18. Teeth from the priabonian of dakhla morocco

    Hi guys I was in a rush but can take better pics at a later time, so far my tentative IDs are hemipristis Serra and isurus praecursor for right and left of 1st pic but no idea on the others (maybe galeocerdo In the middle though) those id’s were all of the top of my head so no real idea
  19. Hemipristis or Prionace tooth?

    Hello, I saw this tooth for sale on the Internet. Unfortunately the photo was very bad, so I tried to creat a vector graphic. I'm not sure if the tooth belongs to a hemipristis or a blue shark. Can you help me with this? The tooth measures a little over 1cm to the tip and was found in Indonesia (Pacific ocean). Best regards from Germany!
  20. Multiple Hunts this week

    I get out hunting as often as I am able. In addition to the fossil finds, I am at a point in life where exercise has great value and fossil hunting the Peace River watershed 3 times a week does get the muscles moving and the blood flowing. Add the great feeling with getting out into nature which I share with numerous animals of all types and this is just about a perfect hobby, BUT, not always a successful one. I think that I, over the long run, find one impressive fossil a week... What about this week? A lot of folks are saying that the Peace River water depth is dropping and this is open for success in fossil hunting. Last Sunday, I went to one of my favorite locations that have been very successful for me in the past, as recently as last spring. I usually kayak to to/from this location for an hour each way and hunt shovel and sieve for 5-6 hours --- good exercise. The Peace River is still high. Right this minute , the USGS gauge at Zolfo Springs is over 7 feet. That is un_diggable, except in isolated spots. You need to cling close to the banks and the currents are fast. !!!! I found a couple of chipped Equus teeth, turtle shell and spurs, 120 small teeth 70 % broken. Largest of the small shark teeth were 3 30-40 mm hemipristis (2 lowers and an upper). I did enjoy the day, sunny, cold out in nature. So , Monday was my 2nd day out to the Peace River this week.. Somewhat better, with 2 frequent fossils hunting friends, staying close digging in a 2 foot layer that had been uncovered by the heavy summer currents. They found it and invited me to partake. Not a show stopper , but some good fossils. I tend to remove (and donate) broken and small shark teeth from my "finds" photo. So the finds from a home to home 12 hour hunt. Some osteoderms, barracuda teeth, a few larger Lemon and Hemipristis teeth, a broken tapir, broken llama incisor, Thresher tooth (relatively rare). and then some closeup photos below. I liked this last hemi best and another sun_shiny day in paradise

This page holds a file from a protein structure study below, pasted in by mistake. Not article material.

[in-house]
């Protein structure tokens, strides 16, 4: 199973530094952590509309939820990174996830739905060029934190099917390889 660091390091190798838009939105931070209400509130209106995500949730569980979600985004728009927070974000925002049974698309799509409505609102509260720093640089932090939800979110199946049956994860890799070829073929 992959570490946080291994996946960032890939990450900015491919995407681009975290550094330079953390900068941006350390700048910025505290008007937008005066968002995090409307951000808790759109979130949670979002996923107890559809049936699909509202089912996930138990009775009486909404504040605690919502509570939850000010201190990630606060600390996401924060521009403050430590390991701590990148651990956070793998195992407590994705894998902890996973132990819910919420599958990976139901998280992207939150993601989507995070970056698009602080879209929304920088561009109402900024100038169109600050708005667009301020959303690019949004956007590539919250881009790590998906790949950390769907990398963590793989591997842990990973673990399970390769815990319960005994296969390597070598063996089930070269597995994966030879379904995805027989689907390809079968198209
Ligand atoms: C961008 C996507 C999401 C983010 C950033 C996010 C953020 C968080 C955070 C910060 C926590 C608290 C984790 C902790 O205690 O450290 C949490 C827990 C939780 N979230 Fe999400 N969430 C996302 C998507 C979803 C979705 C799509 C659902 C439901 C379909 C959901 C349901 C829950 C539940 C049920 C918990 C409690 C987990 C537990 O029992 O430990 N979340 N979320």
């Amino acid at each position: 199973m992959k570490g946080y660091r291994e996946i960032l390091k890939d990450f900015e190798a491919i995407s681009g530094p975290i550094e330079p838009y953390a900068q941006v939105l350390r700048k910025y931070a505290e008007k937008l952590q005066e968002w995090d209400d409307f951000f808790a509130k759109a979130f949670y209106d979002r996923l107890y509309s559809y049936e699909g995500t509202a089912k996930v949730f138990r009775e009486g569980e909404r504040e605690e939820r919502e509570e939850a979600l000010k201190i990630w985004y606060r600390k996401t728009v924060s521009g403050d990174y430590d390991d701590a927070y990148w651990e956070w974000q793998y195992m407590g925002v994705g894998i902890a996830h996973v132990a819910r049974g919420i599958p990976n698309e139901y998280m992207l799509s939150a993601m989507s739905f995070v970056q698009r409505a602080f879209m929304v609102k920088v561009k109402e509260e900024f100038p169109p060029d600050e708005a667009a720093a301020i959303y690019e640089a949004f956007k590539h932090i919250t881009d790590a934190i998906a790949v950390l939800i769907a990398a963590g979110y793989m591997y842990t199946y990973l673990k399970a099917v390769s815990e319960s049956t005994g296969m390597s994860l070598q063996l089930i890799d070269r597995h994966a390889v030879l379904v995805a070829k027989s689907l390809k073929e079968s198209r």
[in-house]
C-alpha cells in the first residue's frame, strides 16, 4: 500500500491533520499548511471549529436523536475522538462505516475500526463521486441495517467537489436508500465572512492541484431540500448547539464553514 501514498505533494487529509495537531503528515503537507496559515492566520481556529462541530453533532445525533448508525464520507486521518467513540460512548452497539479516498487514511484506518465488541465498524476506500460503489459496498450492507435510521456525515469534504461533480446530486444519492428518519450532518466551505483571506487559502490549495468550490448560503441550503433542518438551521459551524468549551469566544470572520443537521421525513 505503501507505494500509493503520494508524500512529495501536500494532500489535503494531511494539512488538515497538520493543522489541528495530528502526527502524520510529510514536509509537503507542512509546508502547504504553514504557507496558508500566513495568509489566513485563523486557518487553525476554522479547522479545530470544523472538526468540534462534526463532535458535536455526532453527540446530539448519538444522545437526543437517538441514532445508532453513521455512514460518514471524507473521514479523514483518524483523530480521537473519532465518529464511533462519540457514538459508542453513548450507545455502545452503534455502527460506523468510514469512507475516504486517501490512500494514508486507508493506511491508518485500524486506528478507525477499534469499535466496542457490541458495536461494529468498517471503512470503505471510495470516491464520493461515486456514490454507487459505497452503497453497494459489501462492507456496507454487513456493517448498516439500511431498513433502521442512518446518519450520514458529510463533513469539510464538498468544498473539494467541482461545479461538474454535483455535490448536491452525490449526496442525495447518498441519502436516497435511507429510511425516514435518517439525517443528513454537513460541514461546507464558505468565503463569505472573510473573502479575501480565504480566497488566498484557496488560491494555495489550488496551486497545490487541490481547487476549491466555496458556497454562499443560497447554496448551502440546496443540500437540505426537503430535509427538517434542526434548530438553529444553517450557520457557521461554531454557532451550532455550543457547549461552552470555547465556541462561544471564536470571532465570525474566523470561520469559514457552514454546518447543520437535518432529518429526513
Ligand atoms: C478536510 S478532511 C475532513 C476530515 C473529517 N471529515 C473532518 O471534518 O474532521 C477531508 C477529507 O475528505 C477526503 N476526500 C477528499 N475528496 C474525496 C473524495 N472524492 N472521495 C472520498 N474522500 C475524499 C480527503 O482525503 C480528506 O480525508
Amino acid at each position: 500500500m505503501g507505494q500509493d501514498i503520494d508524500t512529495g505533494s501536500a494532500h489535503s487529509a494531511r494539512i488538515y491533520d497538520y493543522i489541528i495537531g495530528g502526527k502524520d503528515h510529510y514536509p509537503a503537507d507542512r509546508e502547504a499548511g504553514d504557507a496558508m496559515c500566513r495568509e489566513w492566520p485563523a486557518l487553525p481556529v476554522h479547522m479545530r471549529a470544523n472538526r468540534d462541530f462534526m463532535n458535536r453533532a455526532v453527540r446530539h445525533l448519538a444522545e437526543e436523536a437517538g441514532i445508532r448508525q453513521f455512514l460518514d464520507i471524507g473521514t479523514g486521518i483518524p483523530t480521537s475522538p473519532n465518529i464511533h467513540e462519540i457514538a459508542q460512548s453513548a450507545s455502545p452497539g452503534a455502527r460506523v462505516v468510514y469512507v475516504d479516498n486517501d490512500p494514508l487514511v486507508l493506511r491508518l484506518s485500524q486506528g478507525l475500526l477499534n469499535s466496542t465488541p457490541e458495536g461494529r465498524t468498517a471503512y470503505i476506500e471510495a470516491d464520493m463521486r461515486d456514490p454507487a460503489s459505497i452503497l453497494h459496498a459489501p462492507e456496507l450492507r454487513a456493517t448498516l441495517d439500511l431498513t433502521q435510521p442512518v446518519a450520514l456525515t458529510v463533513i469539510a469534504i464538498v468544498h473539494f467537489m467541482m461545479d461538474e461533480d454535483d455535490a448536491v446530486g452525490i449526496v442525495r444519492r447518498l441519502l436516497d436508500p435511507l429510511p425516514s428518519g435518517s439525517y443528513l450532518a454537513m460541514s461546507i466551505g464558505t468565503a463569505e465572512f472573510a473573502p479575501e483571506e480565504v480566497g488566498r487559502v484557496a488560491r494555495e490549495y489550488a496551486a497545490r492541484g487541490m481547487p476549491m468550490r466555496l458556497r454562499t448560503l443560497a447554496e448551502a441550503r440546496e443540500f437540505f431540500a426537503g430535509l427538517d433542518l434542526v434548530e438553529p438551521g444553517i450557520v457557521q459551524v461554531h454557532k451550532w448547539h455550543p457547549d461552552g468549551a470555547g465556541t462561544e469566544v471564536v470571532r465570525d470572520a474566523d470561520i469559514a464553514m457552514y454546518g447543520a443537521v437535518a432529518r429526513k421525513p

21. Powered by Hemi

    Some Hemis through the years I picked up online, from forum members and even found personally. Enjoy Aurora,n.c.
  22. Nice Mako and lower Hemi.

    Today I found the first complete Mako in a few months and I found my biggest lower Hemipristis. I also found a lot of bone today and 2 fish vertebrae. All of these where found near Beaufort SC.
  23. Snaggletooth

    From the album Sharks

  24. Hemipristis serra (3)

    From the album Sharks